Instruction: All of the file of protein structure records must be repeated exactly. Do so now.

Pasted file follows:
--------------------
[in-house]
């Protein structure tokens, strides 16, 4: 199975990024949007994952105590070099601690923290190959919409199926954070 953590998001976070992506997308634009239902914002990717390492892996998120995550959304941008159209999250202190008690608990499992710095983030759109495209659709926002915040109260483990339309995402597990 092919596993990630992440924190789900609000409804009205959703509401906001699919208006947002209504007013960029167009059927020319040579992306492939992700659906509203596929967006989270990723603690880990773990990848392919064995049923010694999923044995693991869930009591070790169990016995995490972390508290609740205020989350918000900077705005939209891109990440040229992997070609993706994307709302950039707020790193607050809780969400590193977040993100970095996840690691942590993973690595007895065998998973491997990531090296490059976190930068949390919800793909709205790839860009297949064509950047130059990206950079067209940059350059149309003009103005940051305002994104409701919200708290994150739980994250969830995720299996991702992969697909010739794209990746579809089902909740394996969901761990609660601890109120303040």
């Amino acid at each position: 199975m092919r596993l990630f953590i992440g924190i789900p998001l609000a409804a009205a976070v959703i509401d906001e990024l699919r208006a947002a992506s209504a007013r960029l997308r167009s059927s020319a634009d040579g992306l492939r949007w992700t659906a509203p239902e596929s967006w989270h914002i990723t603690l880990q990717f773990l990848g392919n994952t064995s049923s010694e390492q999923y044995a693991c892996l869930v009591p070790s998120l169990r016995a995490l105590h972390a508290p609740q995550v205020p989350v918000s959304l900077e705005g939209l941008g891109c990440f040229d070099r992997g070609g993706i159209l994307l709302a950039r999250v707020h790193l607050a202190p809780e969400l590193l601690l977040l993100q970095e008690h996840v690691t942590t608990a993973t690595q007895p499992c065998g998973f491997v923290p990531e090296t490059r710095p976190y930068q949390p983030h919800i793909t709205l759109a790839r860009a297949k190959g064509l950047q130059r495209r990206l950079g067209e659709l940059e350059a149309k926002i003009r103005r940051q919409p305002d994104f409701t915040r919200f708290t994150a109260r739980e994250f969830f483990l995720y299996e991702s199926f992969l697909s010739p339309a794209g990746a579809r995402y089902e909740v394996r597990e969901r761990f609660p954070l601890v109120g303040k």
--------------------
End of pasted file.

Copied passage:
[in-house]
């Protein structure tokens, strides 16, 4: 199975990024949007994952105590070099601690923290190959919409199926954070 953590998001976070992506997308634009239902914002990717390492892996998120995550959304941008159209999250202190008690608990499992710095983030759109495209659709926002915040109260483990339309995402597990 092919596993990630992440924190789900609000409804009205959703509401906001699919208006947002209504007013960029167009059927020319040579992306492939992700659906509203596929967006989270990723603690880990773990990848392919064995049923010694999923044995693991869930009591070790169990016995995490972390508290609740205020989350918000900077705005939209891109990440040229992997070609993706994307709302950039707020790193607050809780969400590193977040993100970095996840690691942590993973690595007895065998998973491997990531090296490059976190930068949390919800793909709205790839860009297949064509950047130059990206950079067209940059350059149309003009103005940051305002994104409701919200708290994150739980994250969830995720299996991702992969697909010739794209990746579809089902909740394996969901761990609660601890109120303040």
């Amino acid at each position: 199975m092919r596993l990630f953590i992440g924190i789900p998001l609000a409804a009205a976070v959703i509401d906001e990024l699919r208006a947002a992506s209504a007013r960029l997308r167009s059927s020319a634009d040579g992306l492939r949007w992700t659906a509203p239902e596929s967006w989270h914002i990723t603690l880990q990717f773990l990848g392919n994952t064995s049923s010694e390492q999923y044995a693991c892996l869930v009591p070790s998120l169990r016995a995490l105590h972390a508290p609740q995550v205020p989350v918000s959304l900077e705005g939209l941008g891109c990440f040229d070099r992997g070609g993706i159209l994307l709302a950039r999250v707020h790193l607050a202190p809780e969400l590193l601690l977040l993100q970095e008690h996840v690691t942590t608990a993973t690595q007895p499992c065998g998973f491997v923290p990531e090296t490059r710095p976190y930068q949390p983030h919800i793909t709205l759109a790839r860009a297949k190959g064509l950047q130059r495209r990206l950079g067209e659709l940059e350059a149309k926002i003009r103005r940051q919409p305002d994104f409701t915040r919200f708290t994150a109260r739980e994250f969830f483990l995720y299996e991702s199926f992969l697909s010739p339309a794209g990746a579809r995402y089902e909740v394996r597990e969901r761990f609660p954070l601890v109120g303040k």